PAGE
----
• Input foreclosure presumption. One concern is that a vertical merger will harm competition in the downstream market if the upstream merging firm in a concentrated market is a substantial supplier of a critical input to the competitors of the other merging firm, and a hypothetical decision to stop dealing with those downstream competitors would lead to substantial diversion of business to the downstream merging firm. This diversion might be increased if other upstream suppliers raise their prices in response. In this situation, a vertical merger can raise the costs of the unintegrated rivals and permit the merged firm to exercise market power in the downstream market.
  • Customer foreclosure presumption. A mirror effect can occur that harms competition in the upstream market if the downstream merging firm is a substantial purchaser of the input produced in a concentrated upstream market, and a decision to stop dealing with the competitors of the upstream merging firms would lead to the exit, marginalization, or significantly higher variable costs of one or more of those competitors by diverting a substantial amount of business away from them. In this situation, a vertical merger can reduce competition in the upstream market and permit the merged firm to exercise market power. It also can lead to an increased likelihood of input foreclosure.
  • Elimination of potential entry presumption. Competition also may be harmed if either or both of the merging firms has a substantial probability of entering into the other firm’s concentrated market absent the merger. In this situation, the merger would eliminate the possibility that entry—or the fear of that entry, if the incumbent firm charges excessive prices—would make the market more competitive.
  • Disruptive or maverick seller presumption. One seller can constrain coordination in its concentrated market if it has different pricing incentives from the other firms. A vertical merger that eliminates a downstream firm that has prevented or substantially constrained coordination in the upstream market can harm competition if the upstream market is concentrated and the upstream firm supplies the maverick’s competitors. In this situation, the constraining influence of the disruptive or maverick firm could be eliminated, leading to higher market prices.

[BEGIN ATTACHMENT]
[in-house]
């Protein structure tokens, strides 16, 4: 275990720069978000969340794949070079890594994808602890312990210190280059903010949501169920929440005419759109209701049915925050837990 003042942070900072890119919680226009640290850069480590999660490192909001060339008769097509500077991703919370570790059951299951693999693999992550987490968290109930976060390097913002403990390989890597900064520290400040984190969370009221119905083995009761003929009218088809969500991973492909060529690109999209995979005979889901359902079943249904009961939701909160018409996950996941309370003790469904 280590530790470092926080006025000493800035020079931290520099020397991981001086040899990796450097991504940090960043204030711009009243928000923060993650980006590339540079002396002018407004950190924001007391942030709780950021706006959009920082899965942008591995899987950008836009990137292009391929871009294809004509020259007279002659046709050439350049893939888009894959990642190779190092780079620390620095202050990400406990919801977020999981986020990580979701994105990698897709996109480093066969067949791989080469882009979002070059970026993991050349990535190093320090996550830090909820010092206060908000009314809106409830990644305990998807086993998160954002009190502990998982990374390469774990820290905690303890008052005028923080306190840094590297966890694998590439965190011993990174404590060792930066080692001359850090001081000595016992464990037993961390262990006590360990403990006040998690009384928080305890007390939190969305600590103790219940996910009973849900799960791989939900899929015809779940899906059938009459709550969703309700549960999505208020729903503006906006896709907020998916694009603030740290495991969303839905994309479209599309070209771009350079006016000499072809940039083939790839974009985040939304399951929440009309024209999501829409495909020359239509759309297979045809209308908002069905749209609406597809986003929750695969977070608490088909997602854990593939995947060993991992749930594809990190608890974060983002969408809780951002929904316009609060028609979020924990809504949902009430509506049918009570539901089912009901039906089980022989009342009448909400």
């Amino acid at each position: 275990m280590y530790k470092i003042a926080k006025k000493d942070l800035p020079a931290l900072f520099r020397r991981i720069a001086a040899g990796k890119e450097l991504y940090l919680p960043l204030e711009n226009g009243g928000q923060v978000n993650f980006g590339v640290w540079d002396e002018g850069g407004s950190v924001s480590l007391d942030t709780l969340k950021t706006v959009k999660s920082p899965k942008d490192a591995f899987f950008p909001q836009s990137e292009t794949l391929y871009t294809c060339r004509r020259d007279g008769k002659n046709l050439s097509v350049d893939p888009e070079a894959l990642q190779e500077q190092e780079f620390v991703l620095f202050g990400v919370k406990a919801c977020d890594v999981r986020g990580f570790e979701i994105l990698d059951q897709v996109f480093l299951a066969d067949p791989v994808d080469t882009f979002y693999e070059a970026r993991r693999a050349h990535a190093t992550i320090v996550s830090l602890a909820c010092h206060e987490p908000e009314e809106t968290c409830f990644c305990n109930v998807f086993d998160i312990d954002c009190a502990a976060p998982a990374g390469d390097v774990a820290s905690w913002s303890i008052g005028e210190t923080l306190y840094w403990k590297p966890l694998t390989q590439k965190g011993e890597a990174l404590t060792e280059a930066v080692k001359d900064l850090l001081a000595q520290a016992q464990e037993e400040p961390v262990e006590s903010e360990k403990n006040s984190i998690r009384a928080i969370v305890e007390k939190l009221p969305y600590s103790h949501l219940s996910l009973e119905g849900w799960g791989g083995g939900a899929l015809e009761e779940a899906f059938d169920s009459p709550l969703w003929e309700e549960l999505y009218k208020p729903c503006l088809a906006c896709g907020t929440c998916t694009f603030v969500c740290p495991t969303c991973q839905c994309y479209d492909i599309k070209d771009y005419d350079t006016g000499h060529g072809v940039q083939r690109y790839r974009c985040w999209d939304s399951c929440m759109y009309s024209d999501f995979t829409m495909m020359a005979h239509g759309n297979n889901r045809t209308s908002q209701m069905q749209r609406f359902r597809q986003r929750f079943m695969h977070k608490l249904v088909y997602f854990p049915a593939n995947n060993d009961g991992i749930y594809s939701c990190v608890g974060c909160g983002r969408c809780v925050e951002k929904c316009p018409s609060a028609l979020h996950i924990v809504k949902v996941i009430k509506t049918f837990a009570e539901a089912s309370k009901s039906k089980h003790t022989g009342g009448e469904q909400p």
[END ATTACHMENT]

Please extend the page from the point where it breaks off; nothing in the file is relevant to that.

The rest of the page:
• Disruptive or maverick buyer presumption. This presumption would be invoked if the downstream merging firm purchases the product sold by the other merging firm or its competitors—and, by its conduct, that firm has prevented or substantially constrained coordination in the sale of that product by the other merging firm and its competitors in a concentrated input market. In this situation, the constraining influence of the disruptive or maverick firm could be eliminated, leading to higher market prices.
  • Evasion of regulation presumption. If the downstream firm’s maximum price is regulated, competition nonetheless may be harmed from a vertical merger. This can occur, for example, if the regulation permits the downstream firm to raise its price in response to cost increases. The regulated downstream firm could raise the price of the input supplied to it by its upstream merger partner, increasing upstream profits and downstream prices. Evasion of regulation could also occur if the merger involves firms that sell complementary products. The newly merged firm could raise the price of the bundle and attribute the price increase to the unregulated product.
  • Dominant platform presumption. Competition may be harmed if a dominant platform company acquires a firm with a substantial probability of entering in competition with it absent the merger, or if that dominant platform company acquires a competitor in an adjacent market. Rivals in vertically adjacent or complementary product markets are often potential entrants, so this presumption reaches nascent threats to competition created by eliminating the potential entrants through the merger. This presumption can be understood as an application of the elimination of potential entry presumption and an input or customer foreclosure presumption in a setting where network effects and economies of scale would be expected to raise barriers to entry, and thus endow a dominant platform with substantial market power.

If the two antitrust enforcement agencies adopt any or all of the presumptions, then they should allow them to be rebutted by evidence showing that anti-competitive effects are unlikely. Hence none of the presumptions would create a per se prohibition of vertical mergers. The agencies also should continue to investigate vertical mergers that raise competitive concerns even if these presumptions are not applied. These presumptions set out conditions where concerns are greatest. These are not the only conditions where there are potential concerns.

Vertical mergers can substantially harm competition. Adopting these five principles will anchor effective vertical merger enforcement by reducing false negatives while keeping false positives low. We hope the agencies will follow our recommendations. These recommendations also could be useful to the courts, or if the Congress decides to amend Section 7 of the Clayton Antitrust Act.

The authors are: Jonathan Baker (research professor of law, American University Washington College of Law; chief economist, Federal Communications Commission, 2009–2011; director, Bureau of Economics, Federal Trade Commission, 1995–1998); Nancy L. Rose (Charles P. Kindleberger Professor of applied economics and department head, Massachusetts Institute of Technology; deputy assistant attorney general for Economic Analysis, U.S. Department of Justice, 2014–2016); Steven C. Salop (professor of economics and law, Georgetown University Law Center); and Fiona Scott Morton (Theodore Nierenberg Professor of economics at the Yale School of Management; deputy assistant attorney general for Economic Analysis, U.S. Department of Justice, 2011–2012). The issues discussed in this column are examined in more detail in the authors’ longer article that will be published this summer in Antitrust magazine.